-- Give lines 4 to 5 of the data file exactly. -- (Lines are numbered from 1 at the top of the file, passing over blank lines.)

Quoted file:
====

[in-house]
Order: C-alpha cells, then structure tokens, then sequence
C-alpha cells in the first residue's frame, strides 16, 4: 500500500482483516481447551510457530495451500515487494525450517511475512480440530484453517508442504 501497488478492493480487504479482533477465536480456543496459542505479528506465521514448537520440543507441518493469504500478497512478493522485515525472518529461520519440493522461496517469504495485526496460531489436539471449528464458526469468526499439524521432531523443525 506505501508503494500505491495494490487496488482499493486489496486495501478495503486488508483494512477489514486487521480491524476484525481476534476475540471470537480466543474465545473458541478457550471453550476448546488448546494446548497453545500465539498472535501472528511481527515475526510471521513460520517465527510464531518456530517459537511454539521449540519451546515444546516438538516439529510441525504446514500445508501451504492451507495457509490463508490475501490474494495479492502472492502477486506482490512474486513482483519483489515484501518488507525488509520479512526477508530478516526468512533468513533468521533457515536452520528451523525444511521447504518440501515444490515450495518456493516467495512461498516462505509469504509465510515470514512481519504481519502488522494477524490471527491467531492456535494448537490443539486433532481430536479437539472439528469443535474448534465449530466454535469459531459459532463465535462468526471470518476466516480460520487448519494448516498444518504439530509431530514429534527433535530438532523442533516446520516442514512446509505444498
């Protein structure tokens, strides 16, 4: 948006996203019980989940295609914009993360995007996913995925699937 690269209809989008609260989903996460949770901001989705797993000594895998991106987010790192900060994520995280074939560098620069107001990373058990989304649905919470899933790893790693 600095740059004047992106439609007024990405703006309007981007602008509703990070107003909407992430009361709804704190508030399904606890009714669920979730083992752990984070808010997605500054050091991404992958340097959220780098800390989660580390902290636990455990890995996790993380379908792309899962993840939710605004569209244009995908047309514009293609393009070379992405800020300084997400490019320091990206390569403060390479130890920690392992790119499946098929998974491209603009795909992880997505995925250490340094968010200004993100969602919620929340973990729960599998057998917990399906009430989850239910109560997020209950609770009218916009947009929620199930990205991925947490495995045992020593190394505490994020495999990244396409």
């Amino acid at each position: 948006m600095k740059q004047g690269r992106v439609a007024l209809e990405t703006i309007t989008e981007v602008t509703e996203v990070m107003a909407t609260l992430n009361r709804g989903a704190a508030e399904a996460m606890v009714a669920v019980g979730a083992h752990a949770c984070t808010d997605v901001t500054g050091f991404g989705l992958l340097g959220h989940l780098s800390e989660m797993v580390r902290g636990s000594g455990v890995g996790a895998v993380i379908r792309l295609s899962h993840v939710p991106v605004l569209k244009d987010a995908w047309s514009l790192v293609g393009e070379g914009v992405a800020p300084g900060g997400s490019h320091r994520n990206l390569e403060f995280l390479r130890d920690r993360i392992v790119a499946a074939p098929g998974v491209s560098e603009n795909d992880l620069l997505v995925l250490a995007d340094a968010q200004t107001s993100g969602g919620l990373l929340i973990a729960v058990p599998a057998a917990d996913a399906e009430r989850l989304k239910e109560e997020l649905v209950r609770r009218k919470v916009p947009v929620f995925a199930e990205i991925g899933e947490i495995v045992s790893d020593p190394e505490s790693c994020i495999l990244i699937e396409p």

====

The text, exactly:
């Protein structure tokens, strides 16, 4: 948006996203019980989940295609914009993360995007996913995925699937 690269209809989008609260989903996460949770901001989705797993000594895998991106987010790192900060994520995280074939560098620069107001990373058990989304649905919470899933790893790693 600095740059004047992106439609007024990405703006309007981007602008509703990070107003909407992430009361709804704190508030399904606890009714669920979730083992752990984070808010997605500054050091991404992958340097959220780098800390989660580390902290636990455990890995996790993380379908792309899962993840939710605004569209244009995908047309514009293609393009070379992405800020300084997400490019320091990206390569403060390479130890920690392992790119499946098929998974491209603009795909992880997505995925250490340094968010200004993100969602919620929340973990729960599998057998917990399906009430989850239910109560997020209950609770009218916009947009929620199930990205991925947490495995045992020593190394505490994020495999990244396409």
């Amino acid at each position: 948006m600095k740059q004047g690269r992106v439609a007024l209809e990405t703006i309007t989008e981007v602008t509703e996203v990070m107003a909407t609260l992430n009361r709804g989903a704190a508030e399904a996460m606890v009714a669920v019980g979730a083992h752990a949770c984070t808010d997605v901001t500054g050091f991404g989705l992958l340097g959220h989940l780098s800390e989660m797993v580390r902290g636990s000594g455990v890995g996790a895998v993380i379908r792309l295609s899962h993840v939710p991106v605004l569209k244009d987010a995908w047309s514009l790192v293609g393009e070379g914009v992405a800020p300084g900060g997400s490019h320091r994520n990206l390569e403060f995280l390479r130890d920690r993360i392992v790119a499946a074939p098929g998974v491209s560098e603009n795909d992880l620069l997505v995925l250490a995007d340094a968010q200004t107001s993100g969602g919620l990373l929340i973990a729960v058990p599998a057998a917990d996913a399906e009430r989850l989304k239910e109560e997020l649905v209950r609770r009218k919470v916009p947009v929620f995925a199930e990205i991925g899933e947490i495995v045992s790893d020593p190394e505490s790693c994020i495999l990244i699937e396409p």